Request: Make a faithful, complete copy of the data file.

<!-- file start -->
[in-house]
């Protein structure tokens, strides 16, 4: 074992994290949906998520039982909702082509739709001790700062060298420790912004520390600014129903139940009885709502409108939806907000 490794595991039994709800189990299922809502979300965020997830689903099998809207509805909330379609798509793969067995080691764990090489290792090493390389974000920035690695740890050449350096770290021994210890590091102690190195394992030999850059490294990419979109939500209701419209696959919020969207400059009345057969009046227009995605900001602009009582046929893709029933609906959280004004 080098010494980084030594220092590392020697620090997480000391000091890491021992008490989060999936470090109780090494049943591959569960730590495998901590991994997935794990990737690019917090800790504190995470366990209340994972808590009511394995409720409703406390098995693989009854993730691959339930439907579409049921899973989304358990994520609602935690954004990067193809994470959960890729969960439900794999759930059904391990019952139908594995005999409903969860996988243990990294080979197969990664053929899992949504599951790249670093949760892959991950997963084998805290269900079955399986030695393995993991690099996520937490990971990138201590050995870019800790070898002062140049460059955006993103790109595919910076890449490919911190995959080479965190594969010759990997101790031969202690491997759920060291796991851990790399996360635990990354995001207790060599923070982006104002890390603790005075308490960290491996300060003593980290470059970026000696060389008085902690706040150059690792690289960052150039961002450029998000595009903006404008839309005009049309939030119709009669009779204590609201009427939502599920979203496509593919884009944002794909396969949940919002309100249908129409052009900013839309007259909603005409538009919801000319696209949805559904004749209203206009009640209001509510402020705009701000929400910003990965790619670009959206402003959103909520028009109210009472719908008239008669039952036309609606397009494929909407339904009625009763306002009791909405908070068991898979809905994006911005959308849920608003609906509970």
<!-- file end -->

[in-house]
């Protein structure tokens, strides 16, 4: 074992994290949906998520039982909702082509739709001790700062060298420790912004520390600014129903139940009885709502409108939806907000 490794595991039994709800189990299922809502979300965020997830689903099998809207509805909330379609798509793969067995080691764990090489290792090493390389974000920035690695740890050449350096770290021994210890590091102690190195394992030999850059490294990419979109939500209701419209696959919020969207400059009345057969009046227009995605900001602009009582046929893709029933609906959280004004 080098010494980084030594220092590392020697620090997480000391000091890491021992008490989060999936470090109780090494049943591959569960730590495998901590991994997935794990990737690019917090800790504190995470366990209340994972808590009511394995409720409703406390098995693989009854993730691959339930439907579409049921899973989304358990994520609602935690954004990067193809994470959960890729969960439900794999759930059904391990019952139908594995005999409903969860996988243990990294080979197969990664053929899992949504599951790249670093949760892959991950997963084998805290269900079955399986030695393995993991690099996520937490990971990138201590050995870019800790070898002062140049460059955006993103790109595919910076890449490919911190995959080479965190594969010759990997101790031969202690491997759920060291796991851990790399996360635990990354995001207790060599923070982006104002890390603790005075308490960290491996300060003593980290470059970026000696060389008085902690706040150059690792690289960052150039961002450029998000595009903006404008839309005009049309939030119709009669009779204590609201009427939502599920979203496509593919884009944002794909396969949940919002309100249908129409052009900013839309007259909603005409538009919801000319696209949805559904004749209203206009009640209001509510402020705009701000929400910003990965790619670009959206402003959103909520028009109210009472719908008239008669039952036309609606397009494929909407339904009625009763306002009791909405908070068991898979809905994006911005959308849920608003609906509970």